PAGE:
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    Surveying the Construction of Global Knowledge/Spaces for the ‘Knowledge Economy’

The OECD's AHELO: a PISA for higher education?
August 1, 2010 - 9:42am

Greetings from Paris, one of the 'calculative centres' associated with the globalization of higher education. One of the key institutions associated with this development process is the Paris-based Organisation for Economic Co-operation and Development/Organisation de coopération et de développement économiques (OECD/OCDE) given its work on higher education, as well as on related issues such as innovation, science and technology, and so on.

See below for a recent presentation about the OECD’s Assessment of Higher Education Learning Outcomes (AHELO) initiative. This presentation is courtesy of Diane Lalancette, an Analyst with the AHELO initiative, OECD - Directorate for Education.

In 'tweeting' about this presentation a few weeks ago, I detected that a few people sent it on while calling AHELO “a PISA for higher education”. PISA, for those of you who don't know, is the OECD's Programme for International Student Assessment, hence the PISA acronym. As the OECD puts it:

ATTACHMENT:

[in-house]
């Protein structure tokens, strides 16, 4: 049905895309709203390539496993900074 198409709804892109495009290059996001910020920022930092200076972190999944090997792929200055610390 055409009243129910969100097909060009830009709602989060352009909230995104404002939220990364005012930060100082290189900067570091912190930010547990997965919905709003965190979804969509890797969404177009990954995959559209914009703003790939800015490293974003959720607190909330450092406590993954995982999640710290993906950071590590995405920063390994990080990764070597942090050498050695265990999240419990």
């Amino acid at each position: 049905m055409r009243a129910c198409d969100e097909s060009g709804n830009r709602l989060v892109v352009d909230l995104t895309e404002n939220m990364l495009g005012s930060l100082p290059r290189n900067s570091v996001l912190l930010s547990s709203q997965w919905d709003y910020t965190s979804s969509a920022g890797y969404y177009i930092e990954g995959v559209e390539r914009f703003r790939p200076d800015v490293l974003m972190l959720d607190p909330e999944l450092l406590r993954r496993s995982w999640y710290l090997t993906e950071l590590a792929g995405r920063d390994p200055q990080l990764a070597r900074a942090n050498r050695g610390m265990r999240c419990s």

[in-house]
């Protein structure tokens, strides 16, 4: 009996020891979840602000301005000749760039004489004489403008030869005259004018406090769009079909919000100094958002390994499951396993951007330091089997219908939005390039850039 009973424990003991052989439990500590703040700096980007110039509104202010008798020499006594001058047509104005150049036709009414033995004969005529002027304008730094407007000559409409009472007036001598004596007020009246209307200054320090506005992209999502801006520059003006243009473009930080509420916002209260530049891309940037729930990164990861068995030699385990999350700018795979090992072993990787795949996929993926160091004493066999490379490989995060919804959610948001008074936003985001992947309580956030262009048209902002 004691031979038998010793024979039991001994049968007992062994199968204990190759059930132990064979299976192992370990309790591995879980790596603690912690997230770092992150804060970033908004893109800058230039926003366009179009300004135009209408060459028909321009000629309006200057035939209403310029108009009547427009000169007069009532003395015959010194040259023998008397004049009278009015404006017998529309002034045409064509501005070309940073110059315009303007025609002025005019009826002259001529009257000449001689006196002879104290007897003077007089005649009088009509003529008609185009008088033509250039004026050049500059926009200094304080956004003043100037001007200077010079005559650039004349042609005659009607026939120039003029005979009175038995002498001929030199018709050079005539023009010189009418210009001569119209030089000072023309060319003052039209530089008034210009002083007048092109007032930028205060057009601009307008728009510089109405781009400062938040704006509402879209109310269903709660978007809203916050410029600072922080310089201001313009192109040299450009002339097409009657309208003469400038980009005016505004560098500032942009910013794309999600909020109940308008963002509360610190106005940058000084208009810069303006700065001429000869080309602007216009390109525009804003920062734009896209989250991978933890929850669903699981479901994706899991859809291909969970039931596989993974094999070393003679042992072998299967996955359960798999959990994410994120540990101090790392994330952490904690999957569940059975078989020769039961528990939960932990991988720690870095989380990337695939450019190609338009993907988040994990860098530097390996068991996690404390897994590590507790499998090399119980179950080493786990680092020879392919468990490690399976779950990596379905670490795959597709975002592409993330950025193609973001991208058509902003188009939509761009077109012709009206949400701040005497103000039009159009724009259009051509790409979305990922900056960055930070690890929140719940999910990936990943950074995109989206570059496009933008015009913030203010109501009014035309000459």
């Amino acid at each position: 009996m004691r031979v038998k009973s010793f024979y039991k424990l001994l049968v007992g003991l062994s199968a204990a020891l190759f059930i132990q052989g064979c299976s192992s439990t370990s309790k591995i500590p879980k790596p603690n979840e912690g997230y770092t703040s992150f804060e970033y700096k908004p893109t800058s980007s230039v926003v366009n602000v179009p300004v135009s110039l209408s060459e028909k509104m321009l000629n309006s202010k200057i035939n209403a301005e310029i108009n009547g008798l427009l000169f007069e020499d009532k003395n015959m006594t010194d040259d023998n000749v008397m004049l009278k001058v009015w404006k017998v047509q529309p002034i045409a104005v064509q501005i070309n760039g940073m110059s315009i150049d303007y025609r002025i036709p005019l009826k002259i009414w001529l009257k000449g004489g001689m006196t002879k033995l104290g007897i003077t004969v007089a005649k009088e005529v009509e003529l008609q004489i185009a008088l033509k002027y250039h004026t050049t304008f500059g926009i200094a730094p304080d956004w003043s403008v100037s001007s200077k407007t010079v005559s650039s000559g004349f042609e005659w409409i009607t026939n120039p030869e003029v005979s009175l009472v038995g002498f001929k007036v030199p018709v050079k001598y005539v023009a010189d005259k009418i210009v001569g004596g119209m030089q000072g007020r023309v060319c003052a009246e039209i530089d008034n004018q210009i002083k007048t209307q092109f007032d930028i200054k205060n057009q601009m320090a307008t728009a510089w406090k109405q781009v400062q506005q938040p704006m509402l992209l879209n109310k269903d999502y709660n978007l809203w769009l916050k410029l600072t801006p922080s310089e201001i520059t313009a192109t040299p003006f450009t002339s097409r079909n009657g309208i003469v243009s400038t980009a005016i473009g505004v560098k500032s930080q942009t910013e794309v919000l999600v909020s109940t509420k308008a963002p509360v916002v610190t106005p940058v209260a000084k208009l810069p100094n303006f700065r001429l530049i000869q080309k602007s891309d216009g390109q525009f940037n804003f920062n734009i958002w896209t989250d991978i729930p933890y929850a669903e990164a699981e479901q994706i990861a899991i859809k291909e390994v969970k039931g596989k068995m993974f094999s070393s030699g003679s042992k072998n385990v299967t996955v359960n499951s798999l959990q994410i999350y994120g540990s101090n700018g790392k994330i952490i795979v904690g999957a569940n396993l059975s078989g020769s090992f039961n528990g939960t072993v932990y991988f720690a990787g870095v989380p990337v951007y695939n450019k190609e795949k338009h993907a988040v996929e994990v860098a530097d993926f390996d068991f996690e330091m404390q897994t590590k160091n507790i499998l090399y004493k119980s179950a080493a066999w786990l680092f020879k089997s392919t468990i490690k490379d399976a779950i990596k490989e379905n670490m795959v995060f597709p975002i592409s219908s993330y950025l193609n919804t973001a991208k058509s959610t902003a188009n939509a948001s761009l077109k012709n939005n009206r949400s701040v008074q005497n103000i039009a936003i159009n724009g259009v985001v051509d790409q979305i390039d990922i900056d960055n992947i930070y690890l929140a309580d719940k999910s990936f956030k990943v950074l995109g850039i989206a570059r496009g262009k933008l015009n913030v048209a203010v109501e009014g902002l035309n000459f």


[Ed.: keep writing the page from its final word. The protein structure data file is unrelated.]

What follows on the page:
"

PISA assesses how far students near the end of compulsory education have acquired some of the knowledge and skills that are essential for full participation in society. In all cycles, the domains of reading, mathematical and scientific literacy are covered not merely in terms of mastery of the school curriculum, but in terms of important knowledge and skills needed in adult life.

"

Yet as Diane Lalancette put it (in a note to me):

"

While AHELO takes a similar approach to PISA in that it will assess student knowledge and skills directly, it is a feasibility study and will not provide information at national or system level like PISA does.

"

In short, the focus of the AHELO learning outcomes measures will be at the level of institutions and will not allow for comparisons at national levels, one of the key elements that can put national governments on edge (depending on how well their compulsory education systems do in a relative sense).

Our thanks to the Diane Lalancette and Richard Yelland of the OECD's Directorate of Education for permission to post the presentation below.

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